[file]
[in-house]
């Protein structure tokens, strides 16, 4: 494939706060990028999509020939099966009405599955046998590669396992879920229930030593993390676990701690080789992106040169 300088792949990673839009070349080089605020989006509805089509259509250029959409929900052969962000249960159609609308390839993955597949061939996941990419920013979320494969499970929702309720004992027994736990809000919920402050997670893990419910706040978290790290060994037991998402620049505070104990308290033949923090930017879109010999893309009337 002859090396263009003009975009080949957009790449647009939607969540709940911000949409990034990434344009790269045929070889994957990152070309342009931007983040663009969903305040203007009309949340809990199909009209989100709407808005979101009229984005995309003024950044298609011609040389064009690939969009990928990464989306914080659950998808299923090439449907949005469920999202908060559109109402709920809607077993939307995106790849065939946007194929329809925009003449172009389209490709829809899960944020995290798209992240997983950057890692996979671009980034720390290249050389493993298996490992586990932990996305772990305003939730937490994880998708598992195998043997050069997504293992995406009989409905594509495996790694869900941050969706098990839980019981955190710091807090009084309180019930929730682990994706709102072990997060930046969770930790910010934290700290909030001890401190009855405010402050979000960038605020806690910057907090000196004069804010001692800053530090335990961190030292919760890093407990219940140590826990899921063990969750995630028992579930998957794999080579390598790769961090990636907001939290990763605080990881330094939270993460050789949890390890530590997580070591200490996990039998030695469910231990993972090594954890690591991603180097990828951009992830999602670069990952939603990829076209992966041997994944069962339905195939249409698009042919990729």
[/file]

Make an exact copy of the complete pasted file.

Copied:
[in-house]
């Protein structure tokens, strides 16, 4: 494939706060990028999509020939099966009405599955046998590669396992879920229930030593993390676990701690080789992106040169 300088792949990673839009070349080089605020989006509805089509259509250029959409929900052969962000249960159609609308390839993955597949061939996941990419920013979320494969499970929702309720004992027994736990809000919920402050997670893990419910706040978290790290060994037991998402620049505070104990308290033949923090930017879109010999893309009337 002859090396263009003009975009080949957009790449647009939607969540709940911000949409990034990434344009790269045929070889994957990152070309342009931007983040663009969903305040203007009309949340809990199909009209989100709407808005979101009229984005995309003024950044298609011609040389064009690939969009990928990464989306914080659950998808299923090439449907949005469920999202908060559109109402709920809607077993939307995106790849065939946007194929329809925009003449172009389209490709829809899960944020995290798209992240997983950057890692996979671009980034720390290249050389493993298996490992586990932990996305772990305003939730937490994880998708598992195998043997050069997504293992995406009989409905594509495996790694869900941050969706098990839980019981955190710091807090009084309180019930929730682990994706709102072990997060930046969770930790910010934290700290909030001890401190009855405010402050979000960038605020806690910057907090000196004069804010001692800053530090335990961190030292919760890093407990219940140590826990899921063990969750995630028992579930998957794999080579390598790769961090990636907001939290990763605080990881330094939270993460050789949890390890530590997580070591200490996990039998030695469910231990993972090594954890690591991603180097990828951009992830999602670069990952939603990829076209992966041997994944069962339905195939249409698009042919990729």